Did you know that your child’s brain has elasticity, meaning it can change? You may often associate change with learning in school, but the way they think about themselves and their abilities can change, too. For instance, if you have a child who thinks in terms of limitations, you can help them retrain their brain to think in terms of unlimited possibilities. There are simple strategies you can use to help your child rewire thought processes within the brain to ultimately have them thinking differently.

There are two types of thinking that any of us engage in at any given point in time – faulty thinking and functional thinkingFaulty thinking makes us need to constantly prove our ability. Functional thinking helps us understand that our ability can grow and develop over time. It keeps us functional in ways that are serving us and setting us up to achieve more.

Here are some examples of faulty thinking:

  • “This is too hard so I won’t even try.”
  • “I’m smart because I got an A without even studying.”
  • “She’s a better soccer player than me and I will never be that good.”

These examples do not leave room for personal growth and development. They do not create the belief that a person can get better with practice and over time. Instead, these statements focus on limits and not possibilities.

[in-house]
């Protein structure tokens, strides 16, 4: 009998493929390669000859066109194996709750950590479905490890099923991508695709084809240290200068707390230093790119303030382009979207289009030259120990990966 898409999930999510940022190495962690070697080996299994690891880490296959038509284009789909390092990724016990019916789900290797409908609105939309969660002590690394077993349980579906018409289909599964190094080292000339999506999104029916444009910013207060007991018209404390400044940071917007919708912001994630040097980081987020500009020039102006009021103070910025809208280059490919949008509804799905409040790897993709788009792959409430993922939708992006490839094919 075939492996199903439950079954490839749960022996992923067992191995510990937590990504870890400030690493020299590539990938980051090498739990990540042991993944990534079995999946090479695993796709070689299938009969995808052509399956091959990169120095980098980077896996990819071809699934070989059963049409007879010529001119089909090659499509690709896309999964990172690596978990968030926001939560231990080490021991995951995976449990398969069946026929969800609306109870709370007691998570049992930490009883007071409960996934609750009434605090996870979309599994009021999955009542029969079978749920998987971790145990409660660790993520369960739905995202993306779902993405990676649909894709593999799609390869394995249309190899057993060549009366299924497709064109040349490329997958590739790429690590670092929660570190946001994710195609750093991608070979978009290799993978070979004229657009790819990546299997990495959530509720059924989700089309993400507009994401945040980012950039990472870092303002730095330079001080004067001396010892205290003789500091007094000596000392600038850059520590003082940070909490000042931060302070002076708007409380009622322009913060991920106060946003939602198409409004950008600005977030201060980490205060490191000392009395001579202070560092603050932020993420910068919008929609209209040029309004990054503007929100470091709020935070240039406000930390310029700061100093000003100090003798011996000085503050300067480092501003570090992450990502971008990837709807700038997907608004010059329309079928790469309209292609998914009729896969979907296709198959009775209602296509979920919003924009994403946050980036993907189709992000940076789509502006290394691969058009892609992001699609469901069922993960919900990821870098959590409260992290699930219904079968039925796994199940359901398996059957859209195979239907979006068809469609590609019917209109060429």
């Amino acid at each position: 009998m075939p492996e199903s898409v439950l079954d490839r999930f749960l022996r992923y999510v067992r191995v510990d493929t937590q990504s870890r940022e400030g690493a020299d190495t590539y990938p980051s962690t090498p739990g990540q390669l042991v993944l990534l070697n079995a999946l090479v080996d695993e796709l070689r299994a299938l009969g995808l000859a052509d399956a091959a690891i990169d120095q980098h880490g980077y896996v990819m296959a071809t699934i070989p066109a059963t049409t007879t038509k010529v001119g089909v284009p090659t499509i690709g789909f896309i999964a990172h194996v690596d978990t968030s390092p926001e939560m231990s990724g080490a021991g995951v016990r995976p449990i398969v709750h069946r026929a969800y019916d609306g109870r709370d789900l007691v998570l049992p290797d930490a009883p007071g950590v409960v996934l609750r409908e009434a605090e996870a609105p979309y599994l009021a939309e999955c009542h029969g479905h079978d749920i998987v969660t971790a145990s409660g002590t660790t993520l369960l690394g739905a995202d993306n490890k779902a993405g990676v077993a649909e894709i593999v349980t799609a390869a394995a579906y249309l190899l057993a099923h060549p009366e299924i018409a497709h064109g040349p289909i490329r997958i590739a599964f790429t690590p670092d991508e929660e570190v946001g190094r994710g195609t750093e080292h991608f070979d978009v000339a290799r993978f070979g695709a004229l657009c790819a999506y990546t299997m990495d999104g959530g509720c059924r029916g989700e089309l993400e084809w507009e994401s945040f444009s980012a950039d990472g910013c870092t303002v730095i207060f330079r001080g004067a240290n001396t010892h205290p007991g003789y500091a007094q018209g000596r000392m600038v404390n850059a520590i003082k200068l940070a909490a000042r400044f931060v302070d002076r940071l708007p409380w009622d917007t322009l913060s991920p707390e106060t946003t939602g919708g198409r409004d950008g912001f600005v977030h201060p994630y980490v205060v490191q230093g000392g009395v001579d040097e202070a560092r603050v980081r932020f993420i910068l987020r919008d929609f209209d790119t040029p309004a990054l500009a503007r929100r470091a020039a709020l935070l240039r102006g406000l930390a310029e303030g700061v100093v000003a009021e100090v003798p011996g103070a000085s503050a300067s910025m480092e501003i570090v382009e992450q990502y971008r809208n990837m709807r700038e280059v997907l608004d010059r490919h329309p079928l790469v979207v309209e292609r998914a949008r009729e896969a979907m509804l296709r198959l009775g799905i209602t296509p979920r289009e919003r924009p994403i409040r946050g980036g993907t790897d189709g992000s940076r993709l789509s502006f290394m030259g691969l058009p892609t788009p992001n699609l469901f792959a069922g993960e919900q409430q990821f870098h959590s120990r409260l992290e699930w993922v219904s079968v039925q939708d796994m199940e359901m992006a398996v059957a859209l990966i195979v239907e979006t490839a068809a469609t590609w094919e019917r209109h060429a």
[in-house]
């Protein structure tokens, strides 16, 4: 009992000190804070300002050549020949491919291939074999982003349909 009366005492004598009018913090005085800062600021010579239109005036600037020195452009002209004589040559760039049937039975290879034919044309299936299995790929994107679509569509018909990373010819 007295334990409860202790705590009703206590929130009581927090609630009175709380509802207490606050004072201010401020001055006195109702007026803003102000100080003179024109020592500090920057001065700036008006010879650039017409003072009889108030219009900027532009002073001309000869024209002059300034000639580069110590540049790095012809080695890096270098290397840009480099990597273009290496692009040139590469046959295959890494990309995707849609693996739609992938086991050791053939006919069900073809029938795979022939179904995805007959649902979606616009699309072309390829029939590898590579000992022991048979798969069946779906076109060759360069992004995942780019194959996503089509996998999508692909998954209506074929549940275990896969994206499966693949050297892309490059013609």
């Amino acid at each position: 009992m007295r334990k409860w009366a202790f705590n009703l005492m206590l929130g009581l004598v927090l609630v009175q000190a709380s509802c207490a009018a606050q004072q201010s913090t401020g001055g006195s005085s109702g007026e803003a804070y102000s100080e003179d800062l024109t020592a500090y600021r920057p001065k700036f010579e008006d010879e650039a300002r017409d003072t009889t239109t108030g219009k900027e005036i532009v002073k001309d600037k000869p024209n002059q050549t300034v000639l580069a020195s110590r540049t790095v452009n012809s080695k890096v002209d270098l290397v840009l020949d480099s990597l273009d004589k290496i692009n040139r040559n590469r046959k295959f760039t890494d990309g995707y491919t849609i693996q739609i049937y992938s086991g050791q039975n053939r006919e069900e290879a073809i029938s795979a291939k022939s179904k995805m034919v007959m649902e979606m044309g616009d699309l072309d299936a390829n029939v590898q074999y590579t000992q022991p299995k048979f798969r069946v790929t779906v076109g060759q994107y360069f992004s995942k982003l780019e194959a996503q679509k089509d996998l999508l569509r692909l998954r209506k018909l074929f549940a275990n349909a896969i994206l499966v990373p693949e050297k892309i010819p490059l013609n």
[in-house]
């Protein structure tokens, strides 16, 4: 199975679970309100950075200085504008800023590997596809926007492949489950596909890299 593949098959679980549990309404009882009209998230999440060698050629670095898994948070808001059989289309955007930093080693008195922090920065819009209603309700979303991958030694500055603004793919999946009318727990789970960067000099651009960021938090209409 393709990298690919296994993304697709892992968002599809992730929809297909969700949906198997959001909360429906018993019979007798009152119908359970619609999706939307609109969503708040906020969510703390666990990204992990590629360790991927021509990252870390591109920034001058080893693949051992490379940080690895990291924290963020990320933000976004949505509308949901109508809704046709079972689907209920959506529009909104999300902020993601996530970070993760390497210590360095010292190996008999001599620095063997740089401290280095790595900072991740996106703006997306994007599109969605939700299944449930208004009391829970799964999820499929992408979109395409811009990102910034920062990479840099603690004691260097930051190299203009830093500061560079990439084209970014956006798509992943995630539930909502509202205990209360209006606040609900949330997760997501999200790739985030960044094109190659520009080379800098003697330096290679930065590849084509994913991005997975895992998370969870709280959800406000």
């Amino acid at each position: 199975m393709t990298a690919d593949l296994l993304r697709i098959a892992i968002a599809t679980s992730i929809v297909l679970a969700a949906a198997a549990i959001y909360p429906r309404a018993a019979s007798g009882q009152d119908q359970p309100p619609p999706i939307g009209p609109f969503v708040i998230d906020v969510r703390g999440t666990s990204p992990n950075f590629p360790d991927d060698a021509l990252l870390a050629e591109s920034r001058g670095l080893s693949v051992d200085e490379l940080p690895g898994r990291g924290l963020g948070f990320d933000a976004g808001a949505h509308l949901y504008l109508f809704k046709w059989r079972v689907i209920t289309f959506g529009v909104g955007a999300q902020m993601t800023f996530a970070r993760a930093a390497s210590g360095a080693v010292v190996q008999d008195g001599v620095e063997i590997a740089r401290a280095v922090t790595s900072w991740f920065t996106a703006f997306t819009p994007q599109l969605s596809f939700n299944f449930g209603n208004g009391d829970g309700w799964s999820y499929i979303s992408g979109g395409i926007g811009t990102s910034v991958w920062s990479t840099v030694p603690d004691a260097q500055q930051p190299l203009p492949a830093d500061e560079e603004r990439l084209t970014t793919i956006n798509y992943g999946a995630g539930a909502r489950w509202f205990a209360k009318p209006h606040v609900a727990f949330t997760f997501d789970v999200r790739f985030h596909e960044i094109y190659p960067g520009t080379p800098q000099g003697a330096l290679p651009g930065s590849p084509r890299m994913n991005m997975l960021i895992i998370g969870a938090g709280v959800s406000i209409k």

Let’s look at these statements from a functional thinking frame of mind:

  • “This is definitely a challenge. Let me see how I can solve it.”
  • “I got an A without even studying because I wasn’t really challenged.”
  • “She’s a skilled soccer player and with time and practice, I know I will get a lot better.”

These examples are focused on personal growth and development. They focus on thinking about what can happen with more time and effort. It is so important that we pay close attention to how we use the power of words to help our children think differently about challenging situations.

Here’s your challenge: Pay close attention to what your child tells themselves. Model more functional language by repeating back the statement reframed and closely aligned with functional thinking.

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